This tension between social and commercial goals has run through the history of microfinance. Morduch (2000) characterizes a long-standing schism among leading microfinance proponents, centered on whether commercial transformation is the best strategy to expand financial services to poor families. The debate is often framed as involving for-profit versus non-profit strategies, but that is too simple and clouds the issues. Muhammad Yunus (2011), for example, asserts that it is “possible to harness investment in microcredit — and even make a profit — without working through either charities or global financial markets.” Yunus is right that neither a strictly philanthropic path nor a fully-commercial path has delivered institutions that serve most of the people most of the time. But neither theory nor evidence supports his assertion that charities and global financial markets should be side-lined. To the contrary, experience suggests that the future of microfinance rests with the ability to combine forces.

Finding the right path requires a more rigorous “corporate finance of microfinance.” So far, corporate finance has had relatively little to say about businesses that pursue social goals, and many economists are swayed by Milton Friedman’s (1970) argument that the primary social responsibility of business is a fiduciary responsibility to shareholders. Business and philanthropy should therefore not be mixed. But Friedman’s argument is most compelling when markets are complete. When market imperfections are rife – which is the fundamental premise of microfinance—the theoretical case emerges that mixing philanthropy and business may sometimes be necessary to build markets and increase economic efficiency (and not just reduce inequality). Understanding that possibility and its limits requires getting a handle on microfinance institutions’ internal incentives, financial structure, ownership, governance, and market context.   The economics of microfinance has generated a steady flow of strong studies, but the ideas here are relatively unexplored in the academic literature. Our aim is to draw theoretical links and illustrate key ideas with new evidence. Section 2 details the landscape of microfinance, placed in the context of the Indian microfinance crisis of late 2010. Global data reveal a world that mixes socially-driven institutions and more narrowly commercial for-profit players. The evidence suggests that the institutions co-exist but are not always substitutes: their typical target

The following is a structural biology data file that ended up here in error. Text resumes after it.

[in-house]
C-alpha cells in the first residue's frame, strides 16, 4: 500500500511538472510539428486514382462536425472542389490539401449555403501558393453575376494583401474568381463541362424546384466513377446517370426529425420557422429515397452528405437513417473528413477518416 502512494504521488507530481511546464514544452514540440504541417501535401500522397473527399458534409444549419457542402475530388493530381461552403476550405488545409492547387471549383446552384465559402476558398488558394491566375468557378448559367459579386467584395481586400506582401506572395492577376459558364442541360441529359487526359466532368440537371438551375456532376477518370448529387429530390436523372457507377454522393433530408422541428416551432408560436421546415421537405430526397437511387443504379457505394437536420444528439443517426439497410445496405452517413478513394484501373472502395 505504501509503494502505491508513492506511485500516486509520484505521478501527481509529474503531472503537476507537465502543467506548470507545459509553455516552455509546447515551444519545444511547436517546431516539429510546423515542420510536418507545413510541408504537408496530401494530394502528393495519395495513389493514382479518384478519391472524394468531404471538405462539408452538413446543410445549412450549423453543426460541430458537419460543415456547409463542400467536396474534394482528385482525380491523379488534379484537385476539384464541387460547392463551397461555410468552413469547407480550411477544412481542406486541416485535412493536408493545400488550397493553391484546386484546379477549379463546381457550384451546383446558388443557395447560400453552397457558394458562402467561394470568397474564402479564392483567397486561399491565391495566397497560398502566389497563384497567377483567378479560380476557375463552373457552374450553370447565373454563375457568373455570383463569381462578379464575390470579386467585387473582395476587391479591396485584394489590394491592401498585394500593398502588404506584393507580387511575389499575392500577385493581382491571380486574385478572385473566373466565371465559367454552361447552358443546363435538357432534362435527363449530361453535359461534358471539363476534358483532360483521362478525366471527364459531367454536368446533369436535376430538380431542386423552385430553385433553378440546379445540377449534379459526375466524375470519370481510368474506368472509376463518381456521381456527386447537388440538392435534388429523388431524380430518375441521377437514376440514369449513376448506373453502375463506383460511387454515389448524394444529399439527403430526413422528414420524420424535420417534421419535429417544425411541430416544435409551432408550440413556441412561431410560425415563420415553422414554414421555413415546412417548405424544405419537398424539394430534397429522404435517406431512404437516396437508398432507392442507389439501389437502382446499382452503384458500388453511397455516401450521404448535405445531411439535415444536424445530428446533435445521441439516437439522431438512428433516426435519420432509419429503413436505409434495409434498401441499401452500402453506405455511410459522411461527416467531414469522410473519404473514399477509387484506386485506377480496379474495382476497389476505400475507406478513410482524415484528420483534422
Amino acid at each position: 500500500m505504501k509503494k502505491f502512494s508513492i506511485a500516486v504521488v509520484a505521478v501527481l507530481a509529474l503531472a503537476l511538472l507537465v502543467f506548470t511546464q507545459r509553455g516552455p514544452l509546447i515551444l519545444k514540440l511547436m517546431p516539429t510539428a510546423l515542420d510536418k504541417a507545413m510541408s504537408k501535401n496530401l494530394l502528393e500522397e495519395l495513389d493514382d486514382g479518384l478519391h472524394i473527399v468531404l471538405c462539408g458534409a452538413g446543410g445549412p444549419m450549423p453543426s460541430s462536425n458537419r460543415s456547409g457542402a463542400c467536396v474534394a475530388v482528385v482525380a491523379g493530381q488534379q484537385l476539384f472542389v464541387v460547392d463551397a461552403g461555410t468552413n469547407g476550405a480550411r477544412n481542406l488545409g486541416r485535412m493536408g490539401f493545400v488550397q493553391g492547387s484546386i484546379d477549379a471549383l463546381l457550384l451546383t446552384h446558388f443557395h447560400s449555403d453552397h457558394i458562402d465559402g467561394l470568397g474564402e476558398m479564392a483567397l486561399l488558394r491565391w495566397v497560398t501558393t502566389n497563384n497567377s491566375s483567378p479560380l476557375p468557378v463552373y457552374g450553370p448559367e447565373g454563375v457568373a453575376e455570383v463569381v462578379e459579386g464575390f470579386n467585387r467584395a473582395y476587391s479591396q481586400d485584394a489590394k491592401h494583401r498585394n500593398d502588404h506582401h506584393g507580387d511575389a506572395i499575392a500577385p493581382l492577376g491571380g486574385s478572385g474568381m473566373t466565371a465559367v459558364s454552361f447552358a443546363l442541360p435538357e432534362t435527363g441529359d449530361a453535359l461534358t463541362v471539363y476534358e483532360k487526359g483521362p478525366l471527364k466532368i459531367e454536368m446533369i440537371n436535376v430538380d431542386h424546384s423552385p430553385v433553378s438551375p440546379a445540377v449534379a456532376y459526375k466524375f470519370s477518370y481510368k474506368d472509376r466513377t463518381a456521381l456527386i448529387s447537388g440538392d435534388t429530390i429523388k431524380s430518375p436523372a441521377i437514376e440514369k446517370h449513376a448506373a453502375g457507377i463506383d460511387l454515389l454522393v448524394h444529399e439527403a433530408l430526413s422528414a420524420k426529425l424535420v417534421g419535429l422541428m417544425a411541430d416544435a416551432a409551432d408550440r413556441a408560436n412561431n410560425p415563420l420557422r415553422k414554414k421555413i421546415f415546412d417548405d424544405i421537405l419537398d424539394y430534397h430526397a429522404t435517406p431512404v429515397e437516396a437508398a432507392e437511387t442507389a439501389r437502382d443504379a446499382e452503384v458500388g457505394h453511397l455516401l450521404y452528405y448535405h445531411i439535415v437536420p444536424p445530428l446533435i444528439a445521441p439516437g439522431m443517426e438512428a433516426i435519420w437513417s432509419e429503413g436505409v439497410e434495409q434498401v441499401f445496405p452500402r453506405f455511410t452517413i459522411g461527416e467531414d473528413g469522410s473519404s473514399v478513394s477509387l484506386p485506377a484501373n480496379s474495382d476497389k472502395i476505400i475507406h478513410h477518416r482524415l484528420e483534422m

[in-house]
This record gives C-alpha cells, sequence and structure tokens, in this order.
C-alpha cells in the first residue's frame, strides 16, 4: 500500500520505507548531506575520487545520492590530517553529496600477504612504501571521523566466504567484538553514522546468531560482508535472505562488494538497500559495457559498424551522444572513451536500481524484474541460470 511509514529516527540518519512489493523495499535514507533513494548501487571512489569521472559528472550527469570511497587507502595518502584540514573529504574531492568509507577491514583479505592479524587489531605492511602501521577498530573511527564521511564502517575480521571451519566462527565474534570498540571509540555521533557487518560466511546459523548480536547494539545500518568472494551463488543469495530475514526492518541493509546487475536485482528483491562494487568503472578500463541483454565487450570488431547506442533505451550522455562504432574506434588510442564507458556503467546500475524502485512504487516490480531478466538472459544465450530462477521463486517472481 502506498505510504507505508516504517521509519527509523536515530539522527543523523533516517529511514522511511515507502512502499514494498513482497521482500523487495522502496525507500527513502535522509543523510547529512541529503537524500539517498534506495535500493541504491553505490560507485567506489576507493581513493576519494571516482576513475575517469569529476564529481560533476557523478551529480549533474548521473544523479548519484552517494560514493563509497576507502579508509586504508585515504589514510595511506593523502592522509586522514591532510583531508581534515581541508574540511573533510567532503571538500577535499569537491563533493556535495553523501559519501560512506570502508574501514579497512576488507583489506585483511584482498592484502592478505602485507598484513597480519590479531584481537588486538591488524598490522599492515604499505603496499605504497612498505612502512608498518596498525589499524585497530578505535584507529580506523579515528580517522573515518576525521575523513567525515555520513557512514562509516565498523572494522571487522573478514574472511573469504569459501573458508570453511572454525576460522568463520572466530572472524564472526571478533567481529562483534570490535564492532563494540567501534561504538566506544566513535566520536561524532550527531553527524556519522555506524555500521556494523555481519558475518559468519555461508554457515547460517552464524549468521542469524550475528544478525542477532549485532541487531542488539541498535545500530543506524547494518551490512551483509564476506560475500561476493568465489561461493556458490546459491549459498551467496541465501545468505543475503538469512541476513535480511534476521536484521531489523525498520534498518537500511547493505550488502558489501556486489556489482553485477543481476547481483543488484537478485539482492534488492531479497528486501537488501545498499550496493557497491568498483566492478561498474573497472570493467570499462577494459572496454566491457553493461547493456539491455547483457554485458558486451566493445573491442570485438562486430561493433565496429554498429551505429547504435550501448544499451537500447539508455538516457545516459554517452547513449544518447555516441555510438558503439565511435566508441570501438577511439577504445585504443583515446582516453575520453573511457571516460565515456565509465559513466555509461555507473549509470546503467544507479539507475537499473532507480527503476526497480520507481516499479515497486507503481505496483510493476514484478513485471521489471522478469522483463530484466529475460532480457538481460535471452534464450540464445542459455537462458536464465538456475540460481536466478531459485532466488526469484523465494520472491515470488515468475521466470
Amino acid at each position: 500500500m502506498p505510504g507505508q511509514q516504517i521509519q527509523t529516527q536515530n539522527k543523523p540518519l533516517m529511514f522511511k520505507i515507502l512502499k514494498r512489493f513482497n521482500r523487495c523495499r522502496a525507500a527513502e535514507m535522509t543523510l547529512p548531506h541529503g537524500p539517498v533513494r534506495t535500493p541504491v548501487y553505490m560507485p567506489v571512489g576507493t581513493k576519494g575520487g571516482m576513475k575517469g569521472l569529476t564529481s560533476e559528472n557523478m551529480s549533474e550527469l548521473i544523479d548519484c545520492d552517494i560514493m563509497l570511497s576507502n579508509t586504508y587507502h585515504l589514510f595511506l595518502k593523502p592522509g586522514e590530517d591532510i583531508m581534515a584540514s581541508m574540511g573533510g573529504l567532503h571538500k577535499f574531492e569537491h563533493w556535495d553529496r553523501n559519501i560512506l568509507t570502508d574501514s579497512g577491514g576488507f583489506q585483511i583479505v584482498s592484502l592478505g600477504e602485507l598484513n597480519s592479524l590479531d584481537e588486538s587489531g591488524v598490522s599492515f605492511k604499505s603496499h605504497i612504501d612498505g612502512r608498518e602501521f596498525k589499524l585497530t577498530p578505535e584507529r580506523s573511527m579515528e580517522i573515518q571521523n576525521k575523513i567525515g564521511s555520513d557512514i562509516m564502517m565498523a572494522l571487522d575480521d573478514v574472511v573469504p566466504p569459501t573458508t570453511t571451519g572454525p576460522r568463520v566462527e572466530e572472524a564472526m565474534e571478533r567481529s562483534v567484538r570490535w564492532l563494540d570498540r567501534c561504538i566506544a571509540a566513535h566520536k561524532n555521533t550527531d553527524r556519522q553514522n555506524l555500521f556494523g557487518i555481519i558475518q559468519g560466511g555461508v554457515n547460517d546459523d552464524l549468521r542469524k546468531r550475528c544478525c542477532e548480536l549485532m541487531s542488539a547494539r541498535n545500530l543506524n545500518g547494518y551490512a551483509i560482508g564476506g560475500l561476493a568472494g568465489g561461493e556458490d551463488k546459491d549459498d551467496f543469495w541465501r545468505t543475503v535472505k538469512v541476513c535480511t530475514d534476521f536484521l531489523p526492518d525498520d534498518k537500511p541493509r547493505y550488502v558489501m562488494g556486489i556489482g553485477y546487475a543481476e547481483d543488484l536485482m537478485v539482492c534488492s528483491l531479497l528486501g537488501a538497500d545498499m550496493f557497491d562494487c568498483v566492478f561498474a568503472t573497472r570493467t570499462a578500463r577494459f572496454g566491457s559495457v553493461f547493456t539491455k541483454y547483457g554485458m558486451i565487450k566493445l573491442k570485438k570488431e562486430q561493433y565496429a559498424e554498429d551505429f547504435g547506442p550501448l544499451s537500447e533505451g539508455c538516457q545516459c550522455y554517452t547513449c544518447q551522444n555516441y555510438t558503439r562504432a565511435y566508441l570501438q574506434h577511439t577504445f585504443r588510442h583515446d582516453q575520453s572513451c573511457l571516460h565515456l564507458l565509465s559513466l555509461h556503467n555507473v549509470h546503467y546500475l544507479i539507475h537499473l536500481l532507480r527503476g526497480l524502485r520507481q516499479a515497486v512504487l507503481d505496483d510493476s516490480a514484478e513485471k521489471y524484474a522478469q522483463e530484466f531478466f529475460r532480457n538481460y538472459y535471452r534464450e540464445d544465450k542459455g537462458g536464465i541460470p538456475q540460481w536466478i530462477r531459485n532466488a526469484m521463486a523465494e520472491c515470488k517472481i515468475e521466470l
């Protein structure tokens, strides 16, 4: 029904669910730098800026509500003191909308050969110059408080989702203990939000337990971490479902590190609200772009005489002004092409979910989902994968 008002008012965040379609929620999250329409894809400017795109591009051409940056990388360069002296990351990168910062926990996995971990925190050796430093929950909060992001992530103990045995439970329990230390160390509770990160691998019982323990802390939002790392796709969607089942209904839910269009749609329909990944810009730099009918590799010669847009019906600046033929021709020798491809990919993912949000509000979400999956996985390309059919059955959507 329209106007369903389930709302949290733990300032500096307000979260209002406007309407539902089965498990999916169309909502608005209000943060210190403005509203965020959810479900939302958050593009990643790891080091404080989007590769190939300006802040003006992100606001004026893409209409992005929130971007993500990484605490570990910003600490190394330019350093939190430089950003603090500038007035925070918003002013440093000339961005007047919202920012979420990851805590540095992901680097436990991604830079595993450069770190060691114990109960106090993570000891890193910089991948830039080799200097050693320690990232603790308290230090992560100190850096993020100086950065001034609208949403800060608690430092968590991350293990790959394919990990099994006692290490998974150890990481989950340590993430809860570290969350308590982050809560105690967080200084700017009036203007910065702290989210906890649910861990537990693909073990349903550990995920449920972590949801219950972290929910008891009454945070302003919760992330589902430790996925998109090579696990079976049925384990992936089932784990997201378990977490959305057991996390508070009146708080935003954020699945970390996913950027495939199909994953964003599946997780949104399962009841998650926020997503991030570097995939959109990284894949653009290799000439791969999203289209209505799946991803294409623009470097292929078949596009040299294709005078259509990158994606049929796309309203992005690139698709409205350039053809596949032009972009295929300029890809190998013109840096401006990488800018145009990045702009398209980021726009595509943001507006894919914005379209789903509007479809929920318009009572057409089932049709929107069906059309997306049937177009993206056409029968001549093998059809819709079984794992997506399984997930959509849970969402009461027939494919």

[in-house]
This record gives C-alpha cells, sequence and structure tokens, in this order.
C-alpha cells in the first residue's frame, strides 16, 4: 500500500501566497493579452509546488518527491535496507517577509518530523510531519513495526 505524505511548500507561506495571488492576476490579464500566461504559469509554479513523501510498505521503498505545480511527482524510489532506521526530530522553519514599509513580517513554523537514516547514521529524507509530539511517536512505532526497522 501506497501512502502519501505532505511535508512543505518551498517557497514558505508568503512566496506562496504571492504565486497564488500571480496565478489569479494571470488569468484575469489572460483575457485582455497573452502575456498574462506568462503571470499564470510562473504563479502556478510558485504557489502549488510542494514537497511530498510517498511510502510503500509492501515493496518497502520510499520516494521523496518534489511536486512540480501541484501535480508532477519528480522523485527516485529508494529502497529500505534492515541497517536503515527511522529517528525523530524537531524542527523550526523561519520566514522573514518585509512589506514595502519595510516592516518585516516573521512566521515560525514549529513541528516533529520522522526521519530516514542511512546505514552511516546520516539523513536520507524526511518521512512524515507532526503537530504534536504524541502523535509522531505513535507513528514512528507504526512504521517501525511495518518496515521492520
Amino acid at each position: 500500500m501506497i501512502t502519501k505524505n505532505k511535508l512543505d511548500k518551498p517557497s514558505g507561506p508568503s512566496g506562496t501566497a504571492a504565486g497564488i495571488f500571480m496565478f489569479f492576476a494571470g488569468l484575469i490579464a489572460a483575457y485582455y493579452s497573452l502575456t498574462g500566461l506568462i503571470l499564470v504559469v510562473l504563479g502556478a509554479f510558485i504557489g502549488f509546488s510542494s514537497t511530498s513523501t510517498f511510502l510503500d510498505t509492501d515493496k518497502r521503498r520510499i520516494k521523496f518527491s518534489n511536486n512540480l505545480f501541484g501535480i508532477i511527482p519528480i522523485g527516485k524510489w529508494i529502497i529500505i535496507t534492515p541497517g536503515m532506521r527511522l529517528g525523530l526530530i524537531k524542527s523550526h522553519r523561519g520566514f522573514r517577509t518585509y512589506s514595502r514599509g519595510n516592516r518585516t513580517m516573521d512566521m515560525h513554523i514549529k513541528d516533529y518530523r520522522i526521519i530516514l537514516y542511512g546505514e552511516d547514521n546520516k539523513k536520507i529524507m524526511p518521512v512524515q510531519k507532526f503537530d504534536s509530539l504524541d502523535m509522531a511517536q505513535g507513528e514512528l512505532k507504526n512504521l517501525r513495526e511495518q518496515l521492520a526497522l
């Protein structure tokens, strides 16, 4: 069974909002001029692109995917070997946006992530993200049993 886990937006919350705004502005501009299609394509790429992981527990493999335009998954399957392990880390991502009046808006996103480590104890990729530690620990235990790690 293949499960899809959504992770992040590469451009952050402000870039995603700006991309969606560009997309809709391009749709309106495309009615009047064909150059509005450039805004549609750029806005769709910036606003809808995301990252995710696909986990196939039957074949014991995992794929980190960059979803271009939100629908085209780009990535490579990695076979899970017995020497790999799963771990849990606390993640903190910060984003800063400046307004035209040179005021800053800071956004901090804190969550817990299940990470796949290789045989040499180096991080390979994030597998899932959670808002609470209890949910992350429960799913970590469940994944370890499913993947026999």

populations and financial structures often differ markedly. The evidence sets up the question:

how can financial intermediation frontiers be pushed out?

Section 3 begins the work of describing a corporate finance approach to microfinance. We draw on the workhorse corporate finance model of Tirole (2006) and the model of financial intermediation of Holmstrom and Tirole (1997), which highlights two elements important for understanding the structure and limits of microfinance: costly delegated monitoring and scarce intermediary capital. The setup helps to explain why financial markets tend to fragment into clusters served by formal and informal financial institutions. Borrowers with ample pledgeable income or collateral can gain access to traditional bank loans and other formal financial services.

Borrowers with little or no collateral have difficulty gaining access to these formal services but may have access to monitoring-intensive finance from informal sector providers and microfinance, or they may remain entirely excluded. In this context, we explain the rationale of “group lending” contracts that encourage peer-monitoring among microfinance borrowers.